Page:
Totally by coincidence, I am reading the wonderful biography by Robert K. Massie, “Catherine the Great: Portrait of a Woman,” and happened upon her very strong opinion of torture.
Catherine was one of the most intelligent monarchs in history – a minor Prussian princess imported to Russia as a wife for the insipid heir. She read and spoke French fluently and educated herself from lovers and advisors; she communicated with Voltaire and Diderot and other philosophes. And she soon took over the crown from her dangerously helpless husband, Peter III, who quickly died at some remove from her.
In 1765, as empress, Catherine wrote series of “guiding principles” (Massie’s words), a Nakaz, which suggested changes in Russian laws. Even an empress had to run them past ministers and parliament, and she saw her thoughts whittled down considerably, but on July 30, 1767, she issued: “Instruction of Her Imperial Majesty Catherine the Second for the Commission Charges with Preparing a Project of a New Code of Laws.”
One of the strongest passages was about torture. Massie, writing about the 18th Century, makes no link to the 21st Century, but he does note her words:
What right can give anyone authority to inflict torture upon a citizen when it is still unknown whether he is innocent or guilty? By law, every person is innocent until his crime is proved…The accused party on the rack, while in the agonies of torture, is not master enough of himself to be able to declare the truth…The sensation of pain may rise to such a height, that it will leave him no longer the liberty of producing any proper act of will except what at that very instant he believes may release him from that pain. In such an extremity, even an innocent person will cry out, “Guilty!” provided they cease to torture him…Then the judges will be uncertain whether they have an innocent or guilty person before them. The rack, therefore, is a sure method of condemning an innocent person whose constitution is weak, and of acquitting the guilty who depends upon his bodily strength.
Massie adds: “Catherine also condemned torture on purely humanitarian grounds: ‘All punishments by which the human body might be maimed are barbarism,’ she wrote.”
I note from the Internet that several people have noted the link between her Nakaz and current events. (Catherine also condemned many facets of serfdom, or slavery.) She continued to rule with dependence on force and undoubtedly things went on (like the mysterious death of her husband) that were not unlike what took place in the dungeons of the KGB – or the interrogation pits of the American government. Nearly 250 years later. Catherine’s common sense and ideals still ring true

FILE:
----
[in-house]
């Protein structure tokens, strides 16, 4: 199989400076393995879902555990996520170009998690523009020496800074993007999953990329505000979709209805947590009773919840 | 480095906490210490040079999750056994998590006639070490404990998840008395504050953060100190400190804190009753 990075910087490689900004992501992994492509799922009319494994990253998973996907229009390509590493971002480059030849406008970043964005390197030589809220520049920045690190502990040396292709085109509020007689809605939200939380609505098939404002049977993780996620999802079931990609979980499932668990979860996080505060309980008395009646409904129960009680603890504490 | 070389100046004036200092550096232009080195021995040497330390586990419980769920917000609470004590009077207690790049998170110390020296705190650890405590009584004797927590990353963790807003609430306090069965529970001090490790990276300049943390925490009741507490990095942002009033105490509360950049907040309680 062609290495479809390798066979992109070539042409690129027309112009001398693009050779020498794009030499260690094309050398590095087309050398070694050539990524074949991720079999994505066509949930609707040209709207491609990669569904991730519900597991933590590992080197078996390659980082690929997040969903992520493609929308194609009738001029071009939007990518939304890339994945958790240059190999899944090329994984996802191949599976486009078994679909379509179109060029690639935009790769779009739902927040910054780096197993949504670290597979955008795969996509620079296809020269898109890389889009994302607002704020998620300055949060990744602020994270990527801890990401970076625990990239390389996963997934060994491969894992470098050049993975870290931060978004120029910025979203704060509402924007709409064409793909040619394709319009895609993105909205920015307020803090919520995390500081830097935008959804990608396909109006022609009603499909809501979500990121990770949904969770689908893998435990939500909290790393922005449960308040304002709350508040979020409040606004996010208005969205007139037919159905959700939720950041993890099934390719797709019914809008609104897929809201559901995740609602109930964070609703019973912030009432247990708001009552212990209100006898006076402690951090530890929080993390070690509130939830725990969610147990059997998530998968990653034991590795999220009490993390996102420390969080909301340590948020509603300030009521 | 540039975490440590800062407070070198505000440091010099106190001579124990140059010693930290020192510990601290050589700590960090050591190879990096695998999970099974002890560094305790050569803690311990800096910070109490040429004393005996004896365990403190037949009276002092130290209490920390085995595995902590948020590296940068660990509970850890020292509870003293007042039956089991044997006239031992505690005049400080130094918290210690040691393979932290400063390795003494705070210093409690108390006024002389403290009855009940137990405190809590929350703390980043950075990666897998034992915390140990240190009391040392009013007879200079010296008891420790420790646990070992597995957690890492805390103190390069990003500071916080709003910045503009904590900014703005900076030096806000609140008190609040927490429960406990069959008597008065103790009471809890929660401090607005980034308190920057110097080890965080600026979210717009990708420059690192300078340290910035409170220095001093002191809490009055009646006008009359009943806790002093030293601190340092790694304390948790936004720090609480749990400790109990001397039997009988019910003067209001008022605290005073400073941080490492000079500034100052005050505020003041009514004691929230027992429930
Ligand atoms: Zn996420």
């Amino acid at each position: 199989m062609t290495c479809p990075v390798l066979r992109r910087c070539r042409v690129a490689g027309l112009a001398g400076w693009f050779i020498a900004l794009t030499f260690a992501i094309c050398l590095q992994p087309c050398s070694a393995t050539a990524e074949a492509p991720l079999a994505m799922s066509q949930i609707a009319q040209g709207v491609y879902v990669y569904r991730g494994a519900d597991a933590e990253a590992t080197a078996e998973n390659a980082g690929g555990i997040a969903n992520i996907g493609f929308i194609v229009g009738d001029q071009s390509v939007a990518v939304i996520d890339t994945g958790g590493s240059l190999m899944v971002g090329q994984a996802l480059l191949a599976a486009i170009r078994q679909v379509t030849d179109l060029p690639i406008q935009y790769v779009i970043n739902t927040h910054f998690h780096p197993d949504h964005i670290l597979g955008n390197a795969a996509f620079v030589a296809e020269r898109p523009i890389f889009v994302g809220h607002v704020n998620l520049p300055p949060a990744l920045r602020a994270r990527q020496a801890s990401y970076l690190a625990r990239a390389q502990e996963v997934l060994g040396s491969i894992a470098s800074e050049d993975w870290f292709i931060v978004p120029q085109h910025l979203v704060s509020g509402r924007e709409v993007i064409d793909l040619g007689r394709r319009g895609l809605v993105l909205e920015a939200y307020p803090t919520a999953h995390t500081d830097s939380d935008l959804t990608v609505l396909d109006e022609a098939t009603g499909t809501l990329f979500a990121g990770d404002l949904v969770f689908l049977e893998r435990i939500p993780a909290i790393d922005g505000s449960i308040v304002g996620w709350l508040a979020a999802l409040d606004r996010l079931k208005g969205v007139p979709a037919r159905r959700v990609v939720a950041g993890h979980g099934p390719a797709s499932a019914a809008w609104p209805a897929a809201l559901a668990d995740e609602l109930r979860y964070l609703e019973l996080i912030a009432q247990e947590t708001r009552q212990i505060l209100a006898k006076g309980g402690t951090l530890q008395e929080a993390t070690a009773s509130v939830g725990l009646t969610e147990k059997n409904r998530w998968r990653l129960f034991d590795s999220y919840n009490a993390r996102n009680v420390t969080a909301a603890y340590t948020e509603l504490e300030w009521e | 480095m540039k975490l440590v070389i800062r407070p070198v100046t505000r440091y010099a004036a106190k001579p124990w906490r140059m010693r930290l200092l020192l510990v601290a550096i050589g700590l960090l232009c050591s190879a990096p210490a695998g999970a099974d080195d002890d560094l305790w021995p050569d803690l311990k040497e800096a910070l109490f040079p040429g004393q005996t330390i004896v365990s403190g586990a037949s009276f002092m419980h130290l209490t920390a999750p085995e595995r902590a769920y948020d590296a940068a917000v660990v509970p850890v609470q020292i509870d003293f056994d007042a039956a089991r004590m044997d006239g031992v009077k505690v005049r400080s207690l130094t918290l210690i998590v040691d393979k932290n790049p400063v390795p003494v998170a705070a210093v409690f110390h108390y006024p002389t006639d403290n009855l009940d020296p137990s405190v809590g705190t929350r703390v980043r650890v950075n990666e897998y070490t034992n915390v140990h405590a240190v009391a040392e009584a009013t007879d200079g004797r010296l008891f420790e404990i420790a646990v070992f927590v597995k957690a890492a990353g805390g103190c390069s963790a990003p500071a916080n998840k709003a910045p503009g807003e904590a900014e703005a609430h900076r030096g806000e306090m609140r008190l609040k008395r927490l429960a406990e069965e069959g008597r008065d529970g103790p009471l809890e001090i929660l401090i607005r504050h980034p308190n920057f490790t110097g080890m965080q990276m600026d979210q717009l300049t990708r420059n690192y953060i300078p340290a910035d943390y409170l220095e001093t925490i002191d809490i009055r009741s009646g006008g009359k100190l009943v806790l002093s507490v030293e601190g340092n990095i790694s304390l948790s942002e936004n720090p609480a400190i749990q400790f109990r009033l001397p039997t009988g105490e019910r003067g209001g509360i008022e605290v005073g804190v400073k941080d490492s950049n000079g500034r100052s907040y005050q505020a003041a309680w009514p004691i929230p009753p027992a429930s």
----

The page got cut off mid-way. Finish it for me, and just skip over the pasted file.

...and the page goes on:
Welcome to World Cup 2022, the most absurd thing that the routinely absurd world of sports has ever produced.
Those extreme descriptions were what virtually the entire world, save for those who had walked off with bags of cash from Qatar, called the awarding of soccer’s greatest event to the incredibly tiny, incredibly wealthy country back in 2010.
Twelve years ago, many were convinced this event couldn’t possibly happen: staging the world’s biggest sporting event in a country the size of Connecticut, one with zero soccer culture and even less soccer infrastructure? The tournament couldn’t possibly take place in 120-degree heat, and FIFA, the governing body of soccer, most certainly wouldn’t upend football leagues around the world to change the traditional summer schedule, could it?
And, for God’s sake, what about the beer?
Those were just the logistical concerns. The moral concerns are far more distressing. FIFA, so busy paying lip service to equality, couldn’t possibly expect the world to embrace a country where you could go to prison for being gay, where women’s rights are severely curtailed and female victims of sexual assault could go to prison, charged with engaging in extramarital sex. And all those questions came before the global realization that the World Cup was being built on the backs of migrant labor: modern-day slaves held in Qatar with virtually no rights, low wages and no ability to leave. Migrants make up 90% of Qatar’s stated population of 3 million. The country’s native-born equal about 300,000, or roughly the size of Anaheim.
---Ann Killion, columnist for The San Francisco Chronicle.